application for State post-conviction or other collateral review . . . is pending[.]” See 28 U.S.C.
§ 2244(d)(2). Here, the state court record reflects that, during the relevant period of time,
Petitioner filed a pro se petition for relief under Pennsylvania’s Post Conviction Relief Act
(“PCRA”), 42 Pa.C.S. §§ 9541–9546. Thus, the question for the Court is whether that petition
tolled the one-year limitations period.
holiday by the laws of this Commonwealth or of the United States, such day shall be omitted
from the computation”).
Petitioner filed his pro se PCRA petition on January 30, 2020. (Doc. No. 11-2 at 34.) On
or about that same date, the trial court, sitting as the PCRA court, granted Petitioner’s motion
seeking the appointment of counsel. (Id.) The PCRA court also issued a rule to show cause why
a hearing should not be granted, to which the Commonwealth of Pennsylvania filed a response.
(Id. at 34–35.) “The PCRA court [also] entered an order, pursuant to Pa.R.Crim.P. 907, giving
notice of its intention to dismiss [Petitioner’s] petition without a hearing and [Petitioner] filed a
counseled response to the Rule 907 notice.” (Id. at 79.) Subsequently, on June 5, 2020, the
PCRA court held a hearing on Petitioner’s request for PCRA relief. (Id. at 37, 38.)
Following the hearing, the PCRA court issued an order on June 9, 2020, denying
Petitioner’s request for PCRA relief. (Id. at 38.) Petitioner filed a collateral appeal to the
Superior Court, which affirmed the PCRA court’s denial on February 24, 2021. (Id. at 77–85.)
On March 26, 2021, Petitioner filed a petition for allowance of appeal in the Supreme Court of
Pennsylvania. (Id. at 57–60.) And, on August 4, 2021, the Supreme Court of Pennsylvania
denied Petitioner’s petition for allowance of appeal. (Id. at 59.)
As set forth above, the one-year statute of limitations period set forth in Section
2244(d)(1) commenced running on February 5, 2019. Thus, when Petitioner timely filed his
PCRA petition on January 30, 2020, three-hundred and fifty-nine (359) days of the one-year
limitations period elapsed (i.e., the amount of days between February 5, 2019, and January 30,
2020). Additionally, when Petitioner timely filed his PCRA petition on January 30, 2020, the
one-year limitations period was automatically tolled on that date, and it remained tolled until
August 4, 2021, when the Supreme Court of Pennsylvania denied his petition for allowance of
appeal. See LaCava v. Kyler, 398 F.3d 271, 274 (3d Cir. 2005) (explaining that the statute of
limitations was tolled on the date that the state prisoner properly filed his state post-conviction
petition and remained tolled until the date on which the Supreme Court of Pennsylvania denied
his petition for allowance of appeal (citation omitted)); Stokes v. Dist. Attorney of County of
Philadelphia, 247 F.3d 539, 542 (3d Cir. 2001) (concluding that the time during which a state
prisoner may file a petition for a writ of certiorari in the United States Supreme Court from the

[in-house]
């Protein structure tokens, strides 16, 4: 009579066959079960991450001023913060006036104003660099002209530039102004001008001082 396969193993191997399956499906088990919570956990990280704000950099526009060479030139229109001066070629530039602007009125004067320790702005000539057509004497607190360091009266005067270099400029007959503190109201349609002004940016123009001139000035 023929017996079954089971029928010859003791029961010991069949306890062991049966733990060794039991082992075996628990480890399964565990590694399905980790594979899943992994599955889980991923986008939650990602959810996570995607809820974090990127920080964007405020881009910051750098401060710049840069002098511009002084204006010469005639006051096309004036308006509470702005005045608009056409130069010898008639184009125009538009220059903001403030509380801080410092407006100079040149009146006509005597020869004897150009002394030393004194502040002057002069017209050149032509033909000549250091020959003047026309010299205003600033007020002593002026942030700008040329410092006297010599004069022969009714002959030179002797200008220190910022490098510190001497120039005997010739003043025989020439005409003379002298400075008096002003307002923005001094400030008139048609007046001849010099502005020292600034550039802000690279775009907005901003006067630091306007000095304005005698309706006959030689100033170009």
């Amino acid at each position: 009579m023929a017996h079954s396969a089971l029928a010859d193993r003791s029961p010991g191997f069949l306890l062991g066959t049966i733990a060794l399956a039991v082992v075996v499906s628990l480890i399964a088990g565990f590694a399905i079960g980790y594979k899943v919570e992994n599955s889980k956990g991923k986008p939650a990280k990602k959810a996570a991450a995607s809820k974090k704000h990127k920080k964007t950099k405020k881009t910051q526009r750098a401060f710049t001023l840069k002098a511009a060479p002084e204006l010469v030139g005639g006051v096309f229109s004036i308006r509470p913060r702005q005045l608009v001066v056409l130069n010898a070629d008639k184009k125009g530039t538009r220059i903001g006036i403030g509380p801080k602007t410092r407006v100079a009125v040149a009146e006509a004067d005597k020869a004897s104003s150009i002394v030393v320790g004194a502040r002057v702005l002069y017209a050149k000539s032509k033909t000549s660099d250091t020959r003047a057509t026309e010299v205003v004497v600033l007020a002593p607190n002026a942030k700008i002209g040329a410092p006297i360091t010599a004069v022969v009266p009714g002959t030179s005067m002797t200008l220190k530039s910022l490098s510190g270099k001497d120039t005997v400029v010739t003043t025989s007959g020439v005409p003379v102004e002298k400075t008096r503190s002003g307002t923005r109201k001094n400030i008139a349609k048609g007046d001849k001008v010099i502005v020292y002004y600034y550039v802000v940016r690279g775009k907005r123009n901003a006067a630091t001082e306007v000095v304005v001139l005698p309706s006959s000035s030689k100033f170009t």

denial of a state post-conviction petition does not toll the one-year limitations period under
2244(d)(2) (collecting cases)).
Thus, the one-year limitations period began to run again the following day on August 5,
2021, and continued to run for a total of six (6) days, or until August 10, 2021, when the oneyear limitations period fully expired (i.e., counting six (6) more days, as three-hundred and fiftynine (359) days of the one-year limitations period had already elapsed). Petitioner, however, did
not file his Section 2254 petition in this Court until August 2, 2022, which was three-hundred
and fifty-six (356) days after the limitations period expired (i.e., counting from August 11, 2021,
until August 2, 2022).
Accordingly, for all of these reasons, the Court concludes that statutory tolling does not
overcome the untimeliness of Petitioner’s Section 2254 petition. The Court turns to the question
of whether the one-year limitations period is subject to equitable tolling or whether Petitioner is
entitled to relief under the actual innocence exception. 3
Although it appears that Petitioner may have subsequently filed at least one additional PCRA
petition on August 12, 2022, see, e.g., (Doc. No. 11-2 at 42), that petition did not toll the oneyear limitations period set forth in Section 2244(d)(1) because there was, quite simply, no time
left to toll.
“Equitable tolling is available ‘only when the principle of equity would make the rigid
application of a limitation period unfair.’” Satterfield v. Johnson, 434 F.3d 185, 195 (3d Cir.
2006) (quoting Merritt, 326 F.3d at 168). For that reason, “[a] petitioner seeking equitable
tolling bears the burden to show that he diligently pursued his rights and that some
‘extraordinary circumstance stood in his way.’” See id. (quoting Pace, 544 U.S. at 418).
Equitable tolling may be appropriate if: (1) the petitioner has been “actively misled[;]” (2) the
petitioner “has in some extraordinary way been prevented from asserting his rights;” or (3) the
petitioner “has timely asserted his rights mistakenly in the wrong forum.” See id. (quoting Fahy
v. Horn, 240 F.3d 239, 244 (3d Cir. 2001)); see also Pace, 544 U.S. at 419 (explaining that
“[u]nder long-established principles, [a] petitioner’s lack of diligence” will “preclude[ ] equity’s
operation” (citations omitted)).
The Court, having carefully reviewed this matter, finds that Petitioner has not met his